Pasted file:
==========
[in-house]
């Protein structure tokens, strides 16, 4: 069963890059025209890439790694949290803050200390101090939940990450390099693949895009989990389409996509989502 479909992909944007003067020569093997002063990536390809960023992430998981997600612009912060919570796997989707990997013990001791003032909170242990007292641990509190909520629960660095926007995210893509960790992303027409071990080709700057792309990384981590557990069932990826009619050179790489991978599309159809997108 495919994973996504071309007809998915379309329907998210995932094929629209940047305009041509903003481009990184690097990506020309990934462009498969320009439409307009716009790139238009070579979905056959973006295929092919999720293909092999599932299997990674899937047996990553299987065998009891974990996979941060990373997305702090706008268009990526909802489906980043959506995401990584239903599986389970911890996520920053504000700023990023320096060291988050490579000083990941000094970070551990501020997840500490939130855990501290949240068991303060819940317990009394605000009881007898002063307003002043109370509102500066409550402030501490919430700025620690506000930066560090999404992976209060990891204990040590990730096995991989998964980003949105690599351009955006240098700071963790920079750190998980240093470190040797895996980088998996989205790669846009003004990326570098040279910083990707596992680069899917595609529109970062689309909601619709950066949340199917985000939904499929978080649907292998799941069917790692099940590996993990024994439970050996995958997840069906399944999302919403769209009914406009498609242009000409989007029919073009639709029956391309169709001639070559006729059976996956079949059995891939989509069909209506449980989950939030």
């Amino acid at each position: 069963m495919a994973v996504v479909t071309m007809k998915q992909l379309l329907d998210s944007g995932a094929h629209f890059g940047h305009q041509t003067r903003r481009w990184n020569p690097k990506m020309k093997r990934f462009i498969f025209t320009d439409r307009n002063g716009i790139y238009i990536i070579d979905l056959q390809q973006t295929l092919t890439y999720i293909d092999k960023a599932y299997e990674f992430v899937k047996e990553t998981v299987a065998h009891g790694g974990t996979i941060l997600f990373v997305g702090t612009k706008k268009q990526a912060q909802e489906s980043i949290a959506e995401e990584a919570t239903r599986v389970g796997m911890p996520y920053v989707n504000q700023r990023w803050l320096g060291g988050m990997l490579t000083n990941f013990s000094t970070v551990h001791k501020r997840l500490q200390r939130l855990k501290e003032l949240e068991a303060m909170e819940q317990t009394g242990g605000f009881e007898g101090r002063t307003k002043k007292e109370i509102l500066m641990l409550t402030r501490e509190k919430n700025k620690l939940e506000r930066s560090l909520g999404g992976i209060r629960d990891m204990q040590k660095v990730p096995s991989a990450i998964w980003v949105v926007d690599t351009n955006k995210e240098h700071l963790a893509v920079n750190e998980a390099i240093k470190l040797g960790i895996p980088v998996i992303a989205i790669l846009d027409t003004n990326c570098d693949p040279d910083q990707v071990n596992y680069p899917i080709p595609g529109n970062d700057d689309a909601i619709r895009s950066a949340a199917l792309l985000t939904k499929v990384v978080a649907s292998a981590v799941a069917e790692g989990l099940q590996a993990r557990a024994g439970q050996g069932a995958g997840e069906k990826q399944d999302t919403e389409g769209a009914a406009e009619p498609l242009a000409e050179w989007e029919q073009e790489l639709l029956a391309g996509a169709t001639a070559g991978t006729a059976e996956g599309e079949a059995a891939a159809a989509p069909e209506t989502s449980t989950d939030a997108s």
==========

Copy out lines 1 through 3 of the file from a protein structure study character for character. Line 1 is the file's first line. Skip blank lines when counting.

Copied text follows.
[in-house]
């Protein structure tokens, strides 16, 4: 069963890059025209890439790694949290803050200390101090939940990450390099693949895009989990389409996509989502 479909992909944007003067020569093997002063990536390809960023992430998981997600612009912060919570796997989707990997013990001791003032909170242990007292641990509190909520629960660095926007995210893509960790992303027409071990080709700057792309990384981590557990069932990826009619050179790489991978599309159809997108 495919994973996504071309007809998915379309329907998210995932094929629209940047305009041509903003481009990184690097990506020309990934462009498969320009439409307009716009790139238009070579979905056959973006295929092919999720293909092999599932299997990674899937047996990553299987065998009891974990996979941060990373997305702090706008268009990526909802489906980043959506995401990584239903599986389970911890996520920053504000700023990023320096060291988050490579000083990941000094970070551990501020997840500490939130855990501290949240068991303060819940317990009394605000009881007898002063307003002043109370509102500066409550402030501490919430700025620690506000930066560090999404992976209060990891204990040590990730096995991989998964980003949105690599351009955006240098700071963790920079750190998980240093470190040797895996980088998996989205790669846009003004990326570098040279910083990707596992680069899917595609529109970062689309909601619709950066949340199917985000939904499929978080649907292998799941069917790692099940590996993990024994439970050996995958997840069906399944999302919403769209009914406009498609242009000409989007029919073009639709029956391309169709001639070559006729059976996956079949059995891939989509069909209506449980989950939030």
């Amino acid at each position: 069963m495919a994973v996504v479909t071309m007809k998915q992909l379309l329907d998210s944007g995932a094929h629209f890059g940047h305009q041509t003067r903003r481009w990184n020569p690097k990506m020309k093997r990934f462009i498969f025209t320009d439409r307009n002063g716009i790139y238009i990536i070579d979905l056959q390809q973006t295929l092919t890439y999720i293909d092999k960023a599932y299997e990674f992430v899937k047996e990553t998981v299987a065998h009891g790694g974990t996979i941060l997600f990373v997305g702090t612009k706008k268009q990526a912060q909802e489906s980043i949290a959506e995401e990584a919570t239903r599986v389970g796997m911890p996520y920053v989707n504000q700023r990023w803050l320096g060291g988050m990997l490579t000083n990941f013990s000094t970070v551990h001791k501020r997840l500490q200390r939130l855990k501290e003032l949240e068991a303060m909170e819940q317990t009394g242990g605000f009881e007898g101090r002063t307003k002043k007292e109370i509102l500066m641990l409550t402030r501490e509190k919430n700025k620690l939940e506000r930066s560090l909520g999404g992976i209060r629960d990891m204990q040590k660095v990730p096995s991989a990450i998964w980003v949105v926007d690599t351009n955006k995210e240098h700071l963790a893509v920079n750190e998980a390099i240093k470190l040797g960790i895996p980088v998996i992303a989205i790669l846009d027409t003004n990326c570098d693949p040279d910083q990707v071990n596992y680069p899917i080709p595609g529109n970062d700057d689309a909601i619709r895009s950066a949340a199917l792309l985000t939904k499929v990384v978080a649907s292998a981590v799941a069917e790692g989990l099940q590996a993990r557990a024994g439970q050996g069932a995958g997840e069906k990826q399944d999302t919403e389409g769209a009914a406009e009619p498609l242009a000409e050179w989007e029919q073009e790489l639709l029956a391309g996509a169709t001639a070559g991978t006729a059976e996956g599309e079949a059995a891939a159809a989509p069909e209506t989502s449980t989950d939030a997108s």